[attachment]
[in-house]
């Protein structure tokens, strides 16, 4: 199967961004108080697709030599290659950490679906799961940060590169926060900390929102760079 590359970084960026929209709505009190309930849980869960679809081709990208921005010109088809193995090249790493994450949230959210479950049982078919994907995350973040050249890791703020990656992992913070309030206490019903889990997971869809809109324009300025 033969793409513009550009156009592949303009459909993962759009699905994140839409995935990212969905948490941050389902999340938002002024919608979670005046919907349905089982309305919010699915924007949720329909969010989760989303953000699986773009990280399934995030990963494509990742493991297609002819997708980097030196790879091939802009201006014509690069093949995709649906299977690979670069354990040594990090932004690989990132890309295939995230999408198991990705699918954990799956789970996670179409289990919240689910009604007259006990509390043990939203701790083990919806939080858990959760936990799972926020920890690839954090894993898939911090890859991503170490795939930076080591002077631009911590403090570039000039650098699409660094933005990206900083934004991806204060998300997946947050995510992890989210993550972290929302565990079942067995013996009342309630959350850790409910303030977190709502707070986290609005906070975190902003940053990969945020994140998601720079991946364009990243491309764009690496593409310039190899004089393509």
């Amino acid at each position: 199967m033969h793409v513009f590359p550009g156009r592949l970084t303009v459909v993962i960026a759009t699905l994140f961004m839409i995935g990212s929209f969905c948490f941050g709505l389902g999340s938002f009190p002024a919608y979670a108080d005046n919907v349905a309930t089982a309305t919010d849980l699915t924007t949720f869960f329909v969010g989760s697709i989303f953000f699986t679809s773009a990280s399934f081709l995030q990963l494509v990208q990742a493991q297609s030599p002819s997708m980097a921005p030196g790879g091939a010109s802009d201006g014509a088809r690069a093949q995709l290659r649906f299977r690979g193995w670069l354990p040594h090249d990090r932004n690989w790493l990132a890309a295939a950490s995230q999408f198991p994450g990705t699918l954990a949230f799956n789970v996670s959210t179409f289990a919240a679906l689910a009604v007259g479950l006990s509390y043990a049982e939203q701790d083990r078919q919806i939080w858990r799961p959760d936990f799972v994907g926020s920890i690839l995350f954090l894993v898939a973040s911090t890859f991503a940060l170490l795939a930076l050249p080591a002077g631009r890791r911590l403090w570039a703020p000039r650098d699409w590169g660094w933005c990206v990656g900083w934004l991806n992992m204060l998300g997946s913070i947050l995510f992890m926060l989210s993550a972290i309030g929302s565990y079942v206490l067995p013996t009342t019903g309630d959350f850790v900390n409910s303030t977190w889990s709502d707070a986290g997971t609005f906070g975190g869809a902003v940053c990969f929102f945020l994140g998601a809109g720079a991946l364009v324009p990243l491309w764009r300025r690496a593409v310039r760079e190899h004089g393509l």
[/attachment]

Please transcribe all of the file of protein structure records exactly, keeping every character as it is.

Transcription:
[in-house]
């Protein structure tokens, strides 16, 4: 199967961004108080697709030599290659950490679906799961940060590169926060900390929102760079 590359970084960026929209709505009190309930849980869960679809081709990208921005010109088809193995090249790493994450949230959210479950049982078919994907995350973040050249890791703020990656992992913070309030206490019903889990997971869809809109324009300025 033969793409513009550009156009592949303009459909993962759009699905994140839409995935990212969905948490941050389902999340938002002024919608979670005046919907349905089982309305919010699915924007949720329909969010989760989303953000699986773009990280399934995030990963494509990742493991297609002819997708980097030196790879091939802009201006014509690069093949995709649906299977690979670069354990040594990090932004690989990132890309295939995230999408198991990705699918954990799956789970996670179409289990919240689910009604007259006990509390043990939203701790083990919806939080858990959760936990799972926020920890690839954090894993898939911090890859991503170490795939930076080591002077631009911590403090570039000039650098699409660094933005990206900083934004991806204060998300997946947050995510992890989210993550972290929302565990079942067995013996009342309630959350850790409910303030977190709502707070986290609005906070975190902003940053990969945020994140998601720079991946364009990243491309764009690496593409310039190899004089393509």
């Amino acid at each position: 199967m033969h793409v513009f590359p550009g156009r592949l970084t303009v459909v993962i960026a759009t699905l994140f961004m839409i995935g990212s929209f969905c948490f941050g709505l389902g999340s938002f009190p002024a919608y979670a108080d005046n919907v349905a309930t089982a309305t919010d849980l699915t924007t949720f869960f329909v969010g989760s697709i989303f953000f699986t679809s773009a990280s399934f081709l995030q990963l494509v990208q990742a493991q297609s030599p002819s997708m980097a921005p030196g790879g091939a010109s802009d201006g014509a088809r690069a093949q995709l290659r649906f299977r690979g193995w670069l354990p040594h090249d990090r932004n690989w790493l990132a890309a295939a950490s995230q999408f198991p994450g990705t699918l954990a949230f799956n789970v996670s959210t179409f289990a919240a679906l689910a009604v007259g479950l006990s509390y043990a049982e939203q701790d083990r078919q919806i939080w858990r799961p959760d936990f799972v994907g926020s920890i690839l995350f954090l894993v898939a973040s911090t890859f991503a940060l170490l795939a930076l050249p080591a002077g631009r890791r911590l403090w570039a703020p000039r650098d699409w590169g660094w933005c990206v990656g900083w934004l991806n992992m204060l998300g997946s913070i947050l995510f992890m926060l989210s993550a972290i309030g929302s565990y079942v206490l067995p013996t009342t019903g309630d959350f850790v900390n409910s303030t977190w889990s709502d707070a986290g997971t609005f906070g975190g869809a902003v940053c990969f929102f945020l994140g998601a809109g720079a991946l364009v324009p990243l491309w764009r300025r690496a593409v310039r760079e190899h004089g393509l």